ORANGE COVE, Calif. — Last season was far from a banner year for citrus exports, but California’s grower-shippers are optimistic that the world economy has stabilized enough to make selling their product abroad pay off once again.

On the whole, foreign currencies have settled down, said Randy Jacobsen, sales manager for Cecelia Packing Corp.

That should provide some impetus for this season’s export deal, but local production also will play a role in determining how much California citrus foreign buyers order.

“The underlying demand is there” for U.S.-grown citrus, said Fred Berry, director of marketing for Mulholland Citrus.
The question is whether foreign buyers can afford it and how much can they afford.

Mulholland ships mostly w. murcotts to Australia, New Zealand and Japan.

Korea, Japan, Southeast Asia, China and Australia are the industry’s major export destinations, after Canada, which shippers usually consider part of the domestic market, said Joel Nelsen, president of Exeter-based California Citrus Mutual.

Industrywide, he estimated that 25% of California-grown navels and up to 35% of lemons are exported.

“There is a risk sending to export,” said Steve Nelsen, managing partner at Valhalla Sales & Marketing Co., Kingsburg. “(But) if there is maximization for a return to our growers, we definitely will go export.”

Some overseas buyers already had contacted Nelsen by mid-September, and he said he was hopeful for a better year this year than last.

Traditionally, shipments have been heavy on navels at SunWest Fruit Co. Inc., Parlier, but sales manager Doug Sankey said he has seen more interest in mandarins in recent years, especially during the late season, when the w. murcott is available.

The firm exports about 10% of its volume, mostly to Asian markets.

Sherman Oaks-based Sunkist Growers Inc. typically ships 35% of its volume overseas, estimated Claire Smith, director of corporate communications.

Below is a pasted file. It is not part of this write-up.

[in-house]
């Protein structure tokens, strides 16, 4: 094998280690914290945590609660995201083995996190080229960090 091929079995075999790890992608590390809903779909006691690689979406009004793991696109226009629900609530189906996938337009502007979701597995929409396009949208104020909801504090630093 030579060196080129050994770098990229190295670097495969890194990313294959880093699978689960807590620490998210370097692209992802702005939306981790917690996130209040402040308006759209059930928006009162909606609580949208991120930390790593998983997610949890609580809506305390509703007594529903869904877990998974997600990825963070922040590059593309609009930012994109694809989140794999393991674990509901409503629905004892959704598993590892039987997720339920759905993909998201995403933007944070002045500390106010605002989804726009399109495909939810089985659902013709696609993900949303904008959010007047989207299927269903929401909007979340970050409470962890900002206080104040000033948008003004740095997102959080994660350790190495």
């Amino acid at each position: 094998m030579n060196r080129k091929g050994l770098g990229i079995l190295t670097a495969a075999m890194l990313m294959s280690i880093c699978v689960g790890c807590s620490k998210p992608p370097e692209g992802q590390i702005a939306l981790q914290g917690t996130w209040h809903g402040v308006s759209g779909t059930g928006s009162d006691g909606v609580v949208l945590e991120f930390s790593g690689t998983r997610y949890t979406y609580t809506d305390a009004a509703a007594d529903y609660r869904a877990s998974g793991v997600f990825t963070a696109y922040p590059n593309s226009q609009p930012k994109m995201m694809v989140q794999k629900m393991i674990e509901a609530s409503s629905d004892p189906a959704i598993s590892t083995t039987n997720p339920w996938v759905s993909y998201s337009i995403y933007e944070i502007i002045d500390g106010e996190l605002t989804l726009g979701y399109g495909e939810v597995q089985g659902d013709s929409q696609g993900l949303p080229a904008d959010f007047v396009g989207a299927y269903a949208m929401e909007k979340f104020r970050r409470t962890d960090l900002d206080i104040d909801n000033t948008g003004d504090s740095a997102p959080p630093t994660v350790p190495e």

Southeast Asia is the company’s biggest market, and navel and valencia oranges, lemons and grapefruits are its most popular export commodities.

“Exports can be an important piece of the puzzle,” Jacobsen said.

Cecilia Packing exports to Japan, Korea, China and lesser amounts to Malaysia, Indonesia and Singapore, Jacobsen said.

Last year, Cecilia Packing exported about 15% of its volume, and that figure should be significantly higher this season, although Jacobsen was not sure in early fall how much higher it will be.

Some shippers export up to 70% of their volume, he said.

Exports can be a tricky business, Steve Nelsen said.

Often the deal starts off strong, he said, but in an effort to move volume in a hurry, too many growers sometimes turn to exports and quickly drag down the market.

“We just watch it really close,” he said.

Sankey said SunWest has been getting more requests for special packs, like European cartons, half cartons and custom pack styles.

Buyers also have been asking more questions lately about food safety practices and sustainability, and they are paying more attention to brix levels, how fruit is eating and how the citrus was planted and harvested, he said.

Joel Nelsen said the industry hopes to gain access to markets such as India and eastern Russia in the future, but U.S. growers face stiff competition from Spain and other European sources.